This design note shows how a DDR memory-termination supply can source and sink 6A while maintaining a regulated reference voltage for 1.8V or 2.5V supplies. The circuit provides the termination voltage for DDR synchronous DRAM (SDRAM) ICs. The MAX1637 step-down controller is featured.
The high-speed memory of workstations and servers contains double data rate (DDR) synchronous DRAMs (SDRAMs). These memory ICs operate with supply voltages of 2.5V or 1.8V, and require a reference voltage equal to half the supply voltage (VREF = 1/2VDD). Their logic outputs connect via resistors to a termination voltage VTT, which is equal to and tracks VREF. That is, VTT must source or sink current as required while maintaining VTT = VREF ±0.04V.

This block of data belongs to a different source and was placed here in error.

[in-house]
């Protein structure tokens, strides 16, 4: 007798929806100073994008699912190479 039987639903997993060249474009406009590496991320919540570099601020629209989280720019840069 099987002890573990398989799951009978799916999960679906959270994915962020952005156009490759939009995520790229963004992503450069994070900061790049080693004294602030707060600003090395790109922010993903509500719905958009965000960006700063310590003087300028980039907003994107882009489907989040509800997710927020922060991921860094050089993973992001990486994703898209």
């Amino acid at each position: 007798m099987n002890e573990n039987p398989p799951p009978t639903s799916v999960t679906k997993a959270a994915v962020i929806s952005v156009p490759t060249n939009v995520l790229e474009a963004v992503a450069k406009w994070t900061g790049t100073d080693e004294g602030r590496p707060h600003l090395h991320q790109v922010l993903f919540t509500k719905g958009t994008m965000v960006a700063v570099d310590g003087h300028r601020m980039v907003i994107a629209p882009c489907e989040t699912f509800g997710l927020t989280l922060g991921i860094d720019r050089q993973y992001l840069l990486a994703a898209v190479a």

The circuit of Figure 1 provides this VTT termination voltage (with 6A source/sink capability) for both 2.5V and 1.8V memory systems. U1 is a low-voltage stepdown controller whose minimum operating voltage (3.15V) is compatible with the 3.3V I/O-logic supply found in most computer systems. U1's forced-PWM mode of operation can sink or source output current as required to maintain the regulated output voltage, and its maximum sink current equals its maximum source current. (When sinking current, it returns some current to the input supply.)
Op amp U2 compares 1/2VDD (created by R5 and R6) with VREF from U1, and produces an error signal that is applied through R2 to U1's feedback terminal (pin 3). That action forces the VTT output (0.9V in this case) to track 1/2VDD. U2 has the performance necessary for this application: low input-offset voltage, low input bias current, and rail-to-rail-output capability. To deliver 1/2VDD to the memory system, you may need to add a buffer to the R5/R6 divider.